With the help of an undying love for music and a special prosthetic limb, a young drummer was able return to his favorite instrument after losing an arm in an electrical accident.
Not only did Jason Barnes lose his arm, but the ability (he thought) to play the drums after he was badly burned when a transformer exploded while he was working on it. Now though, not only he is back playing the drums, he’s setting world records for most drum hits in a minute, and pushing out the limits of what robotic prosthetics are capable of.
Known as the “Bionic Drummer,” Barnes’ story of recovery began when he strapped a drumstick to his cast and began laying down simple beats after cleaning the dust his kit had accumulated sitting in his garage.
After having some success, he built a custom prosthetic to play the drums, one which fit comfortably around his amputation and carried a special mount with springs that help the drumstick. The springs were tightened to a degree that allowed the drumstick to rock up and down in a similar way to a natural drummer’s grip technique.
Rick Allen, the one-armed drummer of Def Leppard, clawed his way back from his infamous car collision with the help of an electronically assisted drum kit. It would be a similar kind of invention that would aid Barnes in the recovery of his skills.
Eventually someone told Gil Weinberg, a veritable genius, chamber music composer, and professor in Georgia Tech’s School of Music where he founded the Center for Music Technology. Here he develops artificial creativity for robotics, robot musicians, and human augmentation.
Weinberg gave Barnes a bionic drumming arm that allowed him to play 2,400 drum hits in a minute, a world record, all before they began a program to develop a robotic prosthetic he could control with his mind.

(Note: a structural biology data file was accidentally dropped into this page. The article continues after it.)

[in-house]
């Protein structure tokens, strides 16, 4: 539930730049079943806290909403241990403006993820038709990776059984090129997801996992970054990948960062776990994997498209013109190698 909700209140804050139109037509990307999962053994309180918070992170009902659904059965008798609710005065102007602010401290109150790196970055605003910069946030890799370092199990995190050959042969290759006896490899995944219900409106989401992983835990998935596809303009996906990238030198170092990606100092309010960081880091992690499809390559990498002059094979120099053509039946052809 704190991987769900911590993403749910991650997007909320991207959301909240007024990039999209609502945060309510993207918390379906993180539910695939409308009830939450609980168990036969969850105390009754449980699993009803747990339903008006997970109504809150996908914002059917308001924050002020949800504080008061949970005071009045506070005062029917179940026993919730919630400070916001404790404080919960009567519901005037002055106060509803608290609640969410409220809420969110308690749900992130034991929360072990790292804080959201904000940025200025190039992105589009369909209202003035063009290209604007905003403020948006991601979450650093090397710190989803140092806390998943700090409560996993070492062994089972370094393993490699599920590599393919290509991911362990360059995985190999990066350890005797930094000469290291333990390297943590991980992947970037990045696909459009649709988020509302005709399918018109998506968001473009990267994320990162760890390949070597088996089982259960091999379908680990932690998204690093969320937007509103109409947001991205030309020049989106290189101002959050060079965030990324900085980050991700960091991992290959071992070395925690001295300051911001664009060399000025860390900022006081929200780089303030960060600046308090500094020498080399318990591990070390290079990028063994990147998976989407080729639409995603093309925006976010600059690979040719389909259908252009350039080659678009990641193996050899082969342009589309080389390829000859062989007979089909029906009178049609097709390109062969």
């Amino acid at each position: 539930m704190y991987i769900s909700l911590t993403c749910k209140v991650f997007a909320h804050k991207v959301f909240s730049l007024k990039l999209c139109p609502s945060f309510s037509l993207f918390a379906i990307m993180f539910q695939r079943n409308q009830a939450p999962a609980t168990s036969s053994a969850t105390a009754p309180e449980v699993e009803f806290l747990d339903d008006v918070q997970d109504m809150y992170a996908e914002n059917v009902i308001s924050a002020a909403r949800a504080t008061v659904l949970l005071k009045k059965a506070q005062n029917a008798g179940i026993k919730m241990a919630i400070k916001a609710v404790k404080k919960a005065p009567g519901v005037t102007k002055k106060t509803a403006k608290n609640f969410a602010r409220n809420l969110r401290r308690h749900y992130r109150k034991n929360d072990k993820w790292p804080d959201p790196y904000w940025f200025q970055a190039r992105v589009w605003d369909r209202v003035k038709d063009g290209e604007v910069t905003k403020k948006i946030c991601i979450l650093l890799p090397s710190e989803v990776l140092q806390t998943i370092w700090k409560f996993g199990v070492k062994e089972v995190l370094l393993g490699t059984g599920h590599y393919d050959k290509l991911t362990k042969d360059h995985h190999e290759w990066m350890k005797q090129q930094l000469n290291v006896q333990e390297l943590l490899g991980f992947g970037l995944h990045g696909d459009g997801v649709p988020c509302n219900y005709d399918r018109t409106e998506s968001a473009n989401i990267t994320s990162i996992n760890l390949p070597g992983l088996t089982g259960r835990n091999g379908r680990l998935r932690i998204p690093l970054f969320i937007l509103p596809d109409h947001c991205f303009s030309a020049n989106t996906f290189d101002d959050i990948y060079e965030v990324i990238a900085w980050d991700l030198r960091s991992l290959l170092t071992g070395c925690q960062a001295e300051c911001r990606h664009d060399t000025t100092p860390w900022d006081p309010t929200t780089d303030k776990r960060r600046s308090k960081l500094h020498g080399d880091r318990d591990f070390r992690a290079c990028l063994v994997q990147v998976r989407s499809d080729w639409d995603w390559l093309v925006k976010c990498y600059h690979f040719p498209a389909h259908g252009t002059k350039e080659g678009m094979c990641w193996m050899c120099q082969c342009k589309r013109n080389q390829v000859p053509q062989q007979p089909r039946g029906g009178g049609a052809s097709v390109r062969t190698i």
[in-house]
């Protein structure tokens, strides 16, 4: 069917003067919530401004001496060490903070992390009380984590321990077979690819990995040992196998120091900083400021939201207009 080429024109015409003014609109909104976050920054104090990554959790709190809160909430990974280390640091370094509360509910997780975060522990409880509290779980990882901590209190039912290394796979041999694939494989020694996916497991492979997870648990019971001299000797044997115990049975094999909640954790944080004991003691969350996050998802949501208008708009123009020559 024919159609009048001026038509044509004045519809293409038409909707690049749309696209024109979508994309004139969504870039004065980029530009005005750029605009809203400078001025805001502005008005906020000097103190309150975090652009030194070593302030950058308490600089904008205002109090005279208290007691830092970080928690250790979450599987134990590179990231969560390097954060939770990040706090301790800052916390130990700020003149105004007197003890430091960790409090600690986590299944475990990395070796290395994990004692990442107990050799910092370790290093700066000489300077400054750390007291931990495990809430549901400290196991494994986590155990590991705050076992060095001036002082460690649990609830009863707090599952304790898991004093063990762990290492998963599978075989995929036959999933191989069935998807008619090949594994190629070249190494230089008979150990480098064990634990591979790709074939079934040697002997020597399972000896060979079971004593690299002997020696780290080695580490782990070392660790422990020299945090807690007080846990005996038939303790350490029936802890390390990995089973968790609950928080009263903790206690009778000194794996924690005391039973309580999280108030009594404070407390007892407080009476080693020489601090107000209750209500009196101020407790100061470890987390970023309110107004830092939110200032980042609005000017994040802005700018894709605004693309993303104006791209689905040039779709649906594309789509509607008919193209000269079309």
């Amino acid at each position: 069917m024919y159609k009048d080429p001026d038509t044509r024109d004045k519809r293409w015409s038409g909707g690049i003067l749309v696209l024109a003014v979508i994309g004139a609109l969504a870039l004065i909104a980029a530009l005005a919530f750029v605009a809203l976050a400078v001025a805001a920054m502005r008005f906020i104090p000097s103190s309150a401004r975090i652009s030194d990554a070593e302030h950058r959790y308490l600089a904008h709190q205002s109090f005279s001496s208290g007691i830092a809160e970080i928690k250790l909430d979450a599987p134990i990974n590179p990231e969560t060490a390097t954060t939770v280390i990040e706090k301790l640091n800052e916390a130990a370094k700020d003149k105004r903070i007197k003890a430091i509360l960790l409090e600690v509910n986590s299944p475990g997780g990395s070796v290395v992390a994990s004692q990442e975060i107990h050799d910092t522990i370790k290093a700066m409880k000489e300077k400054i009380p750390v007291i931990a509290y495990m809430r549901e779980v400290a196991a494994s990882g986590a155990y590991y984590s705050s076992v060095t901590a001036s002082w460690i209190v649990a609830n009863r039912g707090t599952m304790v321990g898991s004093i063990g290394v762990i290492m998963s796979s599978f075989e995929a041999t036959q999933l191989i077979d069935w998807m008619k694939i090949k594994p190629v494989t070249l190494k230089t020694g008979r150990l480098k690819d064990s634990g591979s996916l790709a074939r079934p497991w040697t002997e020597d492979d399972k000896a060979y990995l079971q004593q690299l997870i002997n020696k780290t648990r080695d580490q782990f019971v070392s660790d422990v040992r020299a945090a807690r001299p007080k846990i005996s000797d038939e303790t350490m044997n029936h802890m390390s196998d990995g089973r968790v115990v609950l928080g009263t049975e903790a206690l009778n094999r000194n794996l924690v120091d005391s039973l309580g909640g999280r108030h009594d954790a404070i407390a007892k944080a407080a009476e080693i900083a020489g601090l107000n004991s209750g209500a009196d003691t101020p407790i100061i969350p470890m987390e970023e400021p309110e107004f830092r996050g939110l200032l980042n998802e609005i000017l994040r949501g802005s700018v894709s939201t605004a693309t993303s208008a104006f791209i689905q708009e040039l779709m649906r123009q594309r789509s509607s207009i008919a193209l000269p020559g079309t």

“I’m very excited about the idea of human augmentation; about bringing technology into the body, and allow people to explore things they couldn’t before,” said Gil, in a video interview about Jason Barnes’ story on Big Think.
Gil and his assistants would eventually team up to use ultrasound and electromyography, which allows electronics to respond to electric signals sent to musculature from the brain, to make a second prosthetic that even allowed him to play rudimentary tunes on the piano.
The technology is still new, and so Gil and his team at Georgia School of Music have to make the sensors sharper and more in tune to the signals Jason is sending into his arm to allow it to function better and faster.
“I didn’t think I would be where I am now especially after my accident,” said Jason. “Little did I know that five, six years later we would be on the verge of developing some of the best technology for amputees, how could anyone foresee something like that?”